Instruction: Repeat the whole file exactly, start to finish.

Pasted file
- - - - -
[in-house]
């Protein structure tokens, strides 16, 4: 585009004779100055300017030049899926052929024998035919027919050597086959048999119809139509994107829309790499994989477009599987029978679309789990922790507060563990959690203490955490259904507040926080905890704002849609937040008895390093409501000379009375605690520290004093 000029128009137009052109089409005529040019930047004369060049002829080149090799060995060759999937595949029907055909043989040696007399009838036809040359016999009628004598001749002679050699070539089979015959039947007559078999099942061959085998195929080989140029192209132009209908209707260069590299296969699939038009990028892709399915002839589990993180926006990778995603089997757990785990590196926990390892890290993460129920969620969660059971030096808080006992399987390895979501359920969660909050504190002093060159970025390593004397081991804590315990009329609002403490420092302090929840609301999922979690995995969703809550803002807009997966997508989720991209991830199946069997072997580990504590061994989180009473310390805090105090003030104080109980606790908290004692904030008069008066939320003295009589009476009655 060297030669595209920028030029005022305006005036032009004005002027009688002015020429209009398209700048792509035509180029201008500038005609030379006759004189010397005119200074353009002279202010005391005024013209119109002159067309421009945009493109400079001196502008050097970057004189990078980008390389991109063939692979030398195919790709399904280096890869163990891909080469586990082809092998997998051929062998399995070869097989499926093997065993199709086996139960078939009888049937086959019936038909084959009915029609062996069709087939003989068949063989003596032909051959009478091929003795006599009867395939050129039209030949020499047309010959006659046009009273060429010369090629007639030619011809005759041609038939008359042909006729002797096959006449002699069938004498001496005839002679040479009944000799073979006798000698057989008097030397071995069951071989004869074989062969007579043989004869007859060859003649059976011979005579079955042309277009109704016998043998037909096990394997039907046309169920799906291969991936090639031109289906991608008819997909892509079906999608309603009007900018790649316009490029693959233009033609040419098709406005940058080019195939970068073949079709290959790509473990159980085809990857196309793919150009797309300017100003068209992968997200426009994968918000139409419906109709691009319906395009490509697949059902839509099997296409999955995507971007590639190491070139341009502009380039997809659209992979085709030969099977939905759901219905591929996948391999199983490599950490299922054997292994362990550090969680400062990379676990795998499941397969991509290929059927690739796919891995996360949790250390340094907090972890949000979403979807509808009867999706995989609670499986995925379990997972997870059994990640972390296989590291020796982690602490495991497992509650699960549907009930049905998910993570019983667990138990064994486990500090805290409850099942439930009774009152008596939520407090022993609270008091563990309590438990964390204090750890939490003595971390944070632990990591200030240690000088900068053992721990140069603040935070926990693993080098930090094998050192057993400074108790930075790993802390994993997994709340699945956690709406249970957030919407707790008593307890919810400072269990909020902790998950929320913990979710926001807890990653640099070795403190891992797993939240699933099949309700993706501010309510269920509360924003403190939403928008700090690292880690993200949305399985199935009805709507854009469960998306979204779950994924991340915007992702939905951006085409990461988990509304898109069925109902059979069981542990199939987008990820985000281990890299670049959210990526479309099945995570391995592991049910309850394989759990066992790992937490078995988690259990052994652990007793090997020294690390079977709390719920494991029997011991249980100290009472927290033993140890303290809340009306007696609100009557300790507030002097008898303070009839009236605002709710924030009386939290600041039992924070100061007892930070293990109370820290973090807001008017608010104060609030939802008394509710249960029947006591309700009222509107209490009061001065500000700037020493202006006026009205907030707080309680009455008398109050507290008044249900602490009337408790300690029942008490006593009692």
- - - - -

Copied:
[in-house]
């Protein structure tokens, strides 16, 4: 585009004779100055300017030049899926052929024998035919027919050597086959048999119809139509994107829309790499994989477009599987029978679309789990922790507060563990959690203490955490259904507040926080905890704002849609937040008895390093409501000379009375605690520290004093 000029128009137009052109089409005529040019930047004369060049002829080149090799060995060759999937595949029907055909043989040696007399009838036809040359016999009628004598001749002679050699070539089979015959039947007559078999099942061959085998195929080989140029192209132009209908209707260069590299296969699939038009990028892709399915002839589990993180926006990778995603089997757990785990590196926990390892890290993460129920969620969660059971030096808080006992399987390895979501359920969660909050504190002093060159970025390593004397081991804590315990009329609002403490420092302090929840609301999922979690995995969703809550803002807009997966997508989720991209991830199946069997072997580990504590061994989180009473310390805090105090003030104080109980606790908290004692904030008069008066939320003295009589009476009655 060297030669595209920028030029005022305006005036032009004005002027009688002015020429209009398209700048792509035509180029201008500038005609030379006759004189010397005119200074353009002279202010005391005024013209119109002159067309421009945009493109400079001196502008050097970057004189990078980008390389991109063939692979030398195919790709399904280096890869163990891909080469586990082809092998997998051929062998399995070869097989499926093997065993199709086996139960078939009888049937086959019936038909084959009915029609062996069709087939003989068949063989003596032909051959009478091929003795006599009867395939050129039209030949020499047309010959006659046009009273060429010369090629007639030619011809005759041609038939008359042909006729002797096959006449002699069938004498001496005839002679040479009944000799073979006798000698057989008097030397071995069951071989004869074989062969007579043989004869007859060859003649059976011979005579079955042309277009109704016998043998037909096990394997039907046309169920799906291969991936090639031109289906991608008819997909892509079906999608309603009007900018790649316009490029693959233009033609040419098709406005940058080019195939970068073949079709290959790509473990159980085809990857196309793919150009797309300017100003068209992968997200426009994968918000139409419906109709691009319906395009490509697949059902839509099997296409999955995507971007590639190491070139341009502009380039997809659209992979085709030969099977939905759901219905591929996948391999199983490599950490299922054997292994362990550090969680400062990379676990795998499941397969991509290929059927690739796919891995996360949790250390340094907090972890949000979403979807509808009867999706995989609670499986995925379990997972997870059994990640972390296989590291020796982690602490495991497992509650699960549907009930049905998910993570019983667990138990064994486990500090805290409850099942439930009774009152008596939520407090022993609270008091563990309590438990964390204090750890939490003595971390944070632990990591200030240690000088900068053992721990140069603040935070926990693993080098930090094998050192057993400074108790930075790993802390994993997994709340699945956690709406249970957030919407707790008593307890919810400072269990909020902790998950929320913990979710926001807890990653640099070795403190891992797993939240699933099949309700993706501010309510269920509360924003403190939403928008700090690292880690993200949305399985199935009805709507854009469960998306979204779950994924991340915007992702939905951006085409990461988990509304898109069925109902059979069981542990199939987008990820985000281990890299670049959210990526479309099945995570391995592991049910309850394989759990066992790992937490078995988690259990052994652990007793090997020294690390079977709390719920494991029997011991249980100290009472927290033993140890303290809340009306007696609100009557300790507030002097008898303070009839009236605002709710924030009386939290600041039992924070100061007892930070293990109370820290973090807001008017608010104060609030939802008394509710249960029947006591309700009222509107209490009061001065500000700037020493202006006026009205907030707080309680009455008398109050507290008044249900602490009337408790300690029942008490006593009692």